Although a number of treatments, including high dose β-Carotene, Vitamin C, N-Acetyl Cysteine and narrow band UVB therapy have been suggested in the literature, there is little evidence to support their use. The only evidence-based treatment for preventing phototoxicity in EPP is afamelanotide (Scenesse®), a controlled release subcutaneous implant (depot) from Clinuvel Pharmaceuticals, a Melbourne, Australia headquartered company. Afamelanotide, a structural analog of α-melanocyte stimulating hormone (α-MSH) was developed, patented and initially tested by Drs. Victor Hruby, Robert Dorr and (the late) Mac Hadley at the University of Arizona more than two decades ago. It was first envisaged developed as a sunless tanning agent. It is a melanocortin receptor agonist that binds predominantly to the melanocortin-1 receptor (MC1R), activating the synthesis of eumelanin which provides photoprotection through absorption of UV and visible light, scavenging of free radicals and increased superoxide dismutase availability.
Scenesse was approved by the EMA in December 2014 for prevention of phototoxicity in adult patients with EPP as a 16 mg subcutaneous implant administered every two months. The UK marketing authorization for Scenesse is under “exceptional circumstances” for ‘the prevention of phototoxicity in adult patients with EPP. Unfortunately, in 2017, the U.K. National Institute for Health and Care Excellence (NICE) concluded that Scenesse “is not recommended, within its marketing authorization, for preventing phototoxicity in adults with erythropoietic protoporphyria” and this ruling was upheld in 2018 on appeal. This means that the National Health Service (NHS) will not reimburse for Scenesse in England. In reaching its decision, NICE made several observations about data on Scenesse submitted by Clinuvel, including treatment allocation unmasking (unblinding), a modest albeit statistically significant benefit in daylight exposure without pain (approximately 10 minutes per day) and the choice, validation, and relevance of quality of life instruments used. In June 2018, Clinuvel submitted and NDA for which FDA has assigned a PDUFA date of July 8, 2019 and granted Scenesse a Priority Review.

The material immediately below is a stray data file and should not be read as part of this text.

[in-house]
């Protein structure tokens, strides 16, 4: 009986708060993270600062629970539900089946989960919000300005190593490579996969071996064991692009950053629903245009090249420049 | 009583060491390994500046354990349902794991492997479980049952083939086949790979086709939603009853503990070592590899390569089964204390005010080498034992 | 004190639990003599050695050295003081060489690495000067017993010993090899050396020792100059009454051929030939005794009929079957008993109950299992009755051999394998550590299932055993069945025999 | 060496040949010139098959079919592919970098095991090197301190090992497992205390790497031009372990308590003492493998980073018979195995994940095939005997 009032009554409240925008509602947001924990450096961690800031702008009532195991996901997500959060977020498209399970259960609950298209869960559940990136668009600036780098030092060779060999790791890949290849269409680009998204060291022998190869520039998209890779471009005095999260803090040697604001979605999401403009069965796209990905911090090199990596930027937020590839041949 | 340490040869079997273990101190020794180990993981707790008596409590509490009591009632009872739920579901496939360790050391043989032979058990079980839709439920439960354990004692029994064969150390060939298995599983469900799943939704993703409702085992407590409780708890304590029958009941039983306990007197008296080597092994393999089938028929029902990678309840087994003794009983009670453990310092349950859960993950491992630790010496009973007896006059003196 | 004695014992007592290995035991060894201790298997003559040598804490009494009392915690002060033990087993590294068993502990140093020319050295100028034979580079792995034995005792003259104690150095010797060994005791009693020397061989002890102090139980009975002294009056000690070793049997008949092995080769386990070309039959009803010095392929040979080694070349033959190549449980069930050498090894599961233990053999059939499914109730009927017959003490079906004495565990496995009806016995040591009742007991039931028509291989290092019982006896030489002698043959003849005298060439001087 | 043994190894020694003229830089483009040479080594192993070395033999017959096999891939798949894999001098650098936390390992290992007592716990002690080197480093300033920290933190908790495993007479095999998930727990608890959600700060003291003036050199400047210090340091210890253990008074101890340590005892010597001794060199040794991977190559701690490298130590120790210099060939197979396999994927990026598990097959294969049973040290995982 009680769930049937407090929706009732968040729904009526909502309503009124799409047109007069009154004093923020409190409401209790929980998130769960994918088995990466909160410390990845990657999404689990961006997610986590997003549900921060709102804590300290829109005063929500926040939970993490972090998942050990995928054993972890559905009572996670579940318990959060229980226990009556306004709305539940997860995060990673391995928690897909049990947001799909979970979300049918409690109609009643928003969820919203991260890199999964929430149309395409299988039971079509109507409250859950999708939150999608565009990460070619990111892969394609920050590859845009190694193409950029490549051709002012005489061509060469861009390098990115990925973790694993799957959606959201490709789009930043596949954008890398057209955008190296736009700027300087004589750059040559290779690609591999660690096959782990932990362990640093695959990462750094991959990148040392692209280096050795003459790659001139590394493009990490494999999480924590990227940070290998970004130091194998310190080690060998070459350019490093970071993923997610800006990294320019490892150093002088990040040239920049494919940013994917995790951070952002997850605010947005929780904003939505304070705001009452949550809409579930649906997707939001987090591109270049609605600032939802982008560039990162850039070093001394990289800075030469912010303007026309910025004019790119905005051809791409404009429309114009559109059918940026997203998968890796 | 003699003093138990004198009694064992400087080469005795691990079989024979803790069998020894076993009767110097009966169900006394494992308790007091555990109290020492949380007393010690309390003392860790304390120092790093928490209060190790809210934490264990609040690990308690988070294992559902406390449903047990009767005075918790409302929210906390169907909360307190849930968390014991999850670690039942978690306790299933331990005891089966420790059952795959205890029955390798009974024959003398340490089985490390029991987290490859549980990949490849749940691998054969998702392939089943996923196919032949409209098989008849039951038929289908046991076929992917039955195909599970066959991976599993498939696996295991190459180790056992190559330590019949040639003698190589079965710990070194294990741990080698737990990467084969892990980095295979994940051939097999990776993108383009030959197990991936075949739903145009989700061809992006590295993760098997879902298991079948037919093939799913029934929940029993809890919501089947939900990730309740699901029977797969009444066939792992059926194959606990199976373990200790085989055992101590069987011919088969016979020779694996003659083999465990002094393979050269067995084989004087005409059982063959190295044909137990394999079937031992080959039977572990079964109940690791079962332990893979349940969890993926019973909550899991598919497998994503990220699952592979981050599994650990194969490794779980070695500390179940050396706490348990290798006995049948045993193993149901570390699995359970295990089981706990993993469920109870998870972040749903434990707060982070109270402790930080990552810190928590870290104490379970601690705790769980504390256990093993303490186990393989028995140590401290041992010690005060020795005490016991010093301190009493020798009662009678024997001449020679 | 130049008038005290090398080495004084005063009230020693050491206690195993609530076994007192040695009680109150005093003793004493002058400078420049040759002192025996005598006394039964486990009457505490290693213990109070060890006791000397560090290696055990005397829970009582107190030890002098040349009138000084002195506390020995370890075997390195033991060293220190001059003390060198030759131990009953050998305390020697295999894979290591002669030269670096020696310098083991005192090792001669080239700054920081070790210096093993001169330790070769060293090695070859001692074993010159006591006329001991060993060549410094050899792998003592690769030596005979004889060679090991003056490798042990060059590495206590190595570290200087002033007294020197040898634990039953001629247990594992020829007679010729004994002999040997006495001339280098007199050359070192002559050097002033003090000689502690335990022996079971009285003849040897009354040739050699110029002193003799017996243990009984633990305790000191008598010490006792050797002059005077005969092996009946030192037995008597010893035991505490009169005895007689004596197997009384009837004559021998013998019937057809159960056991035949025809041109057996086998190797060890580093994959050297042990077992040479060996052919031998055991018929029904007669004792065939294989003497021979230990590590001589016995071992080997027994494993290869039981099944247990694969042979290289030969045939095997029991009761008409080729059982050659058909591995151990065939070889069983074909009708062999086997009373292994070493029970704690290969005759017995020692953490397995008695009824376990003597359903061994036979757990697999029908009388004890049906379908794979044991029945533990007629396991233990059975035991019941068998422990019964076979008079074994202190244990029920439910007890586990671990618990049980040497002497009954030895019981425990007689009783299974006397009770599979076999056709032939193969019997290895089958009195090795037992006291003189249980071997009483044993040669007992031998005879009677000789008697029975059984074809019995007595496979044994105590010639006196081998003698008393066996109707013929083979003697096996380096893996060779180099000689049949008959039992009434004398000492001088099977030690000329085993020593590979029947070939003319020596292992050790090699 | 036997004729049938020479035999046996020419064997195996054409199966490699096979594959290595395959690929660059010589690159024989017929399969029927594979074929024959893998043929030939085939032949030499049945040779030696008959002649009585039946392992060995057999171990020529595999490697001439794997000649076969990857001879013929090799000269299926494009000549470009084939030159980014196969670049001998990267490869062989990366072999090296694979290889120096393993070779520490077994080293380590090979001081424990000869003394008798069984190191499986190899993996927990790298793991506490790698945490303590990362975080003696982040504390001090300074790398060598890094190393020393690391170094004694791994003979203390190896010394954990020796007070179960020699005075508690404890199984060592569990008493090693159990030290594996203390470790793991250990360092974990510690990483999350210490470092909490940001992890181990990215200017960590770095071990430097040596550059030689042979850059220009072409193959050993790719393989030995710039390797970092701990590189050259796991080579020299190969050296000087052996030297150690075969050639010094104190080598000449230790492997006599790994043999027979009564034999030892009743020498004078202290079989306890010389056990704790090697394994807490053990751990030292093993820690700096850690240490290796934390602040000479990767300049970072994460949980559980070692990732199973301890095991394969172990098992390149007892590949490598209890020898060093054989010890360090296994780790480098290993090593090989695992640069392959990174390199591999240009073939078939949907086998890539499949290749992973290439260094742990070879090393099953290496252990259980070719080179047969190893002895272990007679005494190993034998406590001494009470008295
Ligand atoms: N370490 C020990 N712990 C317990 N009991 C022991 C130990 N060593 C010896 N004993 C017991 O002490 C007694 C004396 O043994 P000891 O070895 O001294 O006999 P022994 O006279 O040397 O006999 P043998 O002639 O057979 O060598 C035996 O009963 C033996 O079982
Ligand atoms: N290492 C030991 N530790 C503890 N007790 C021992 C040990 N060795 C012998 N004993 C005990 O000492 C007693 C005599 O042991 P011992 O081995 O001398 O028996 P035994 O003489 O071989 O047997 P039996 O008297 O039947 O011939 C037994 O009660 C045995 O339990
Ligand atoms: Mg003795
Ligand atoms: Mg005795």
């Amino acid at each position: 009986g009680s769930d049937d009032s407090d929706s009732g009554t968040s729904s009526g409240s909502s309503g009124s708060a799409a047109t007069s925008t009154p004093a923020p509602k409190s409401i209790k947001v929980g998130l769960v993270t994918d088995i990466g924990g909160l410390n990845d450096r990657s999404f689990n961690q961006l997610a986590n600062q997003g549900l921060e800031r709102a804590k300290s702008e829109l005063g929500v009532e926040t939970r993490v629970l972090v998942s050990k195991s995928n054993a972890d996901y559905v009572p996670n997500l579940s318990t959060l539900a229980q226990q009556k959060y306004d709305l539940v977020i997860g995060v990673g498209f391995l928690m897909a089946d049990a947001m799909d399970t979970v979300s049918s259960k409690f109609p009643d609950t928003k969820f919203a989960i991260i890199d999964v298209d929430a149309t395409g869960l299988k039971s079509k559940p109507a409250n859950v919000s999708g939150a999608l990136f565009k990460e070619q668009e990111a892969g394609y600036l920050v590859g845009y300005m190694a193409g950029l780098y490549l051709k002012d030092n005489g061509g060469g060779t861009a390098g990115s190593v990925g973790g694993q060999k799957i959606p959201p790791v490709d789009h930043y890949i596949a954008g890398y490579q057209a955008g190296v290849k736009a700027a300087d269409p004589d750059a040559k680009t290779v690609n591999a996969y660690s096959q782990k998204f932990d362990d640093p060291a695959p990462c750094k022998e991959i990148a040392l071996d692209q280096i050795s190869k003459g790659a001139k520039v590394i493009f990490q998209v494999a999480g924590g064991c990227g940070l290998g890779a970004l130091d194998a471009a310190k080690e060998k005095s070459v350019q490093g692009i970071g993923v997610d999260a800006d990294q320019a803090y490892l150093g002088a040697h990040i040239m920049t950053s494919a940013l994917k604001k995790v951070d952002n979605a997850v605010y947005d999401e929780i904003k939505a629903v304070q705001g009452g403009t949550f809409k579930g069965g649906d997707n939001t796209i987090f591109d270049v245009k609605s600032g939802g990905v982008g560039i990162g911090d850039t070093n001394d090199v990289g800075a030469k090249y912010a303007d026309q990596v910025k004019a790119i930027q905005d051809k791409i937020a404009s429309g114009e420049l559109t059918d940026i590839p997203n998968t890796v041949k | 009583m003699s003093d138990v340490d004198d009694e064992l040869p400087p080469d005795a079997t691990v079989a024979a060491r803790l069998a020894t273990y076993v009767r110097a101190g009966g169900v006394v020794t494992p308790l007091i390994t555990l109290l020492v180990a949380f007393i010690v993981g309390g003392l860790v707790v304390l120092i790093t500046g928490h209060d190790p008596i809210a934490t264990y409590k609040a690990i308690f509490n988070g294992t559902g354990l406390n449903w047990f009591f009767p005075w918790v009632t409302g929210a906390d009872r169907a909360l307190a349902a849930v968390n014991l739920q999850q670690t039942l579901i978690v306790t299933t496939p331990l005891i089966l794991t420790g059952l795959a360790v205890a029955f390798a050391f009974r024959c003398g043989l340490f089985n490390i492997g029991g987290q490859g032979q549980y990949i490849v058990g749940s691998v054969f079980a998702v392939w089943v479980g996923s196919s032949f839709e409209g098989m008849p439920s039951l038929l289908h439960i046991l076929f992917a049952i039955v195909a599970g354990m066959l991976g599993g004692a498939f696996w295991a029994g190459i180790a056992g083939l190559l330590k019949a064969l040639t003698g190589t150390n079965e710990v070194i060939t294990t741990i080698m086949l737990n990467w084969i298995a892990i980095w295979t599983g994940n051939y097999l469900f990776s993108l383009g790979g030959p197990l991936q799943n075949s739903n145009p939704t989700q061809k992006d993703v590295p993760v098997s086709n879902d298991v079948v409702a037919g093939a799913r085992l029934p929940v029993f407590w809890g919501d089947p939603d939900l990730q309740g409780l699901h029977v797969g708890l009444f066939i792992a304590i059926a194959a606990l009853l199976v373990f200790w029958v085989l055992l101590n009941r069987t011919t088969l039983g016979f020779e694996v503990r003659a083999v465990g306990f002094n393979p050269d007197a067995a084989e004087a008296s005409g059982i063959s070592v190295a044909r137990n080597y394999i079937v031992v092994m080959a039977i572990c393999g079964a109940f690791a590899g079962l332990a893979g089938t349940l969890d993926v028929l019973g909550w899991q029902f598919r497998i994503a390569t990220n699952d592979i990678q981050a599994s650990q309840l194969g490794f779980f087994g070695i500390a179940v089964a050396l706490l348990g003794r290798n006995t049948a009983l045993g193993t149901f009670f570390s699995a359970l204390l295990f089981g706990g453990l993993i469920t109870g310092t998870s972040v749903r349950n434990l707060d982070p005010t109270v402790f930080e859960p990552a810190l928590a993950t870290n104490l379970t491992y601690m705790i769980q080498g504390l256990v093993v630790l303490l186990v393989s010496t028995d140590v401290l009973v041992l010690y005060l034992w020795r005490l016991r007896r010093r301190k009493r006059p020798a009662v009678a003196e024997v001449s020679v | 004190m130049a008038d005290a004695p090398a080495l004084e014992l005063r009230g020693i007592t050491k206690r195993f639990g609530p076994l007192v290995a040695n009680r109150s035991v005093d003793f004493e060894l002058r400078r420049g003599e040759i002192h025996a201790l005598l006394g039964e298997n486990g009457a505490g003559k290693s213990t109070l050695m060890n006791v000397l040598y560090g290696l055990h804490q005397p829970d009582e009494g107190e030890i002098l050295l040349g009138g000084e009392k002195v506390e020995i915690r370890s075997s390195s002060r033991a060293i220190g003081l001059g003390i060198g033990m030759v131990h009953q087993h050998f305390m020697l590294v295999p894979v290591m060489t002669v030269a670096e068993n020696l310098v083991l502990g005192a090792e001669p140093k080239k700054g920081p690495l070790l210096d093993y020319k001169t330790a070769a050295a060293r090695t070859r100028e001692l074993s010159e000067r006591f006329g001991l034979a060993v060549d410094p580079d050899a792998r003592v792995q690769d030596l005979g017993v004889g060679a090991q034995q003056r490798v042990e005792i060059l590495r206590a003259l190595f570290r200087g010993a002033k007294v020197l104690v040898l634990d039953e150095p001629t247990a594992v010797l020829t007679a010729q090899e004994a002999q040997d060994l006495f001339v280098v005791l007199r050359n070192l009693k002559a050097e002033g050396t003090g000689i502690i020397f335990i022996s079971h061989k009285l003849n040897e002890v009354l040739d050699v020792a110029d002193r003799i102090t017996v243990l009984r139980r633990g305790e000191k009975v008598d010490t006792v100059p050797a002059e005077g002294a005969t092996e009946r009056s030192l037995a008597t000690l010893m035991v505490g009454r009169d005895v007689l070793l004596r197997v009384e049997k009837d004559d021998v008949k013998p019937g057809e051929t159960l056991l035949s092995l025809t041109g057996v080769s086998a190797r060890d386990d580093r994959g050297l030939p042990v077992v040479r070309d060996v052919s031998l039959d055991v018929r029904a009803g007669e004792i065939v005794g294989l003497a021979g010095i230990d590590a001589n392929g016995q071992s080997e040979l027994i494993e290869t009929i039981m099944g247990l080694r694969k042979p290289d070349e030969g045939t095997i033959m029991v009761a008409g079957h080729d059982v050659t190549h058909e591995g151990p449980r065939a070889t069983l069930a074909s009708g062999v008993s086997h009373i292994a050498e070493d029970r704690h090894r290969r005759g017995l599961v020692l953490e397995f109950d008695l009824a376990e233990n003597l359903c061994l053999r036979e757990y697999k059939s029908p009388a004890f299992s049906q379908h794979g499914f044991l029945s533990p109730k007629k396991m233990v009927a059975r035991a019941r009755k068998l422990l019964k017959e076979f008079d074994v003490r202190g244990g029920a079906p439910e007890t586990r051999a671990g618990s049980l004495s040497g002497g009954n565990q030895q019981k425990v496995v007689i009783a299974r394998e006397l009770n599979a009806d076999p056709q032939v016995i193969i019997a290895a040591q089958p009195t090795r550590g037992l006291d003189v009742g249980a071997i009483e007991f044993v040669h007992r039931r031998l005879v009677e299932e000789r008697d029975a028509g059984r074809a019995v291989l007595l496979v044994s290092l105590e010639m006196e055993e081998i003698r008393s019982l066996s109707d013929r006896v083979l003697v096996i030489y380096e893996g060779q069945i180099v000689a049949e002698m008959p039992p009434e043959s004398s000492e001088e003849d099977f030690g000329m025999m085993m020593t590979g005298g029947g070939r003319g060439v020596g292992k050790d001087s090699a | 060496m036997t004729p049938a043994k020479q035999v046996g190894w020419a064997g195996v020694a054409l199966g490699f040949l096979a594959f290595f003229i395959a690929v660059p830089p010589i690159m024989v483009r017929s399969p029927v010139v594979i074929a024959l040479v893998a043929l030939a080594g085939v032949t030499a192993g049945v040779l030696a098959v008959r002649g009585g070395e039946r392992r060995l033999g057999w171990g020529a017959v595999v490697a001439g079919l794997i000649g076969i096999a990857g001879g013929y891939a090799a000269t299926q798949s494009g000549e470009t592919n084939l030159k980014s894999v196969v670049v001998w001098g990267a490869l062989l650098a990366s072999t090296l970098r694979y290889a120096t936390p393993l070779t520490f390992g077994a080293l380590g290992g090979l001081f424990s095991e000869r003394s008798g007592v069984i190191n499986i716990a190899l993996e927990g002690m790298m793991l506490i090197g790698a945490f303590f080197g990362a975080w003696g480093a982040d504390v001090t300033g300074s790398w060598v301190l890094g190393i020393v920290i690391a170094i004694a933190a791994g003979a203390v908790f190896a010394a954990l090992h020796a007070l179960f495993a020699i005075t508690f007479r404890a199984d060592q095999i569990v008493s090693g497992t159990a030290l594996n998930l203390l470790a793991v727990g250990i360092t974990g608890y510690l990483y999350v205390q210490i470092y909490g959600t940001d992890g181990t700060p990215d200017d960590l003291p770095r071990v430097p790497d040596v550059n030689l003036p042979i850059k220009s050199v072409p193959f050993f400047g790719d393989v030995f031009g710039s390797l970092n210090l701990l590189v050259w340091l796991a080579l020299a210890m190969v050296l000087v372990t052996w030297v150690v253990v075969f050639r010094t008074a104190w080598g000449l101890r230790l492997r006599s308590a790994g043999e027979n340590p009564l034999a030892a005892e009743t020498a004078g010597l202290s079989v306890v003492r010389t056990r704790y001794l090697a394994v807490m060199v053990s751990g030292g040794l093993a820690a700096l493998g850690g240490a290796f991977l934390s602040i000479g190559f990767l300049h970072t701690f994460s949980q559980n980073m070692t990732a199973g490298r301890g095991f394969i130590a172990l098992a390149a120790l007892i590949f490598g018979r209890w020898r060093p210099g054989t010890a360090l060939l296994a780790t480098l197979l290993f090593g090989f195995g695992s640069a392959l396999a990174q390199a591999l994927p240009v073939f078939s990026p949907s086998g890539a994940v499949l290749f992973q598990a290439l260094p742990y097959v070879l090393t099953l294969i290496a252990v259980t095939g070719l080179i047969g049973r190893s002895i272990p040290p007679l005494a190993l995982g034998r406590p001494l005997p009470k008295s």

There is a need for improved early diagnosis to reduce sun exposure and provide appropriate follow up, including monitoring for hepatic complications. This can be done through improved education and point of care protoporphyrin testing. There is also a need for improved treatments with robust efficacy in EPP, preferably by the oral route for both cutaneous and extracutaneous manifestations. There is also a need for improved study designs that leverage our increased understanding of adaptive clinical trials, quality of life and health economic outcomes, evaluating the role of photoprovocation in clinical trials, and understanding the role of geographic and seasonal differences in natural sunlight duration and time spent outdoors as potential variables in timing, site selection and data analysis of EPP clinical trials.
Dr. Najib Babul, PharmD, MBA, is an entrepreneur and experienced pharmaceutical scientist, drug developer, inventor, author and consultant with over two decades of experience in bringing new and repurposed drugs to market.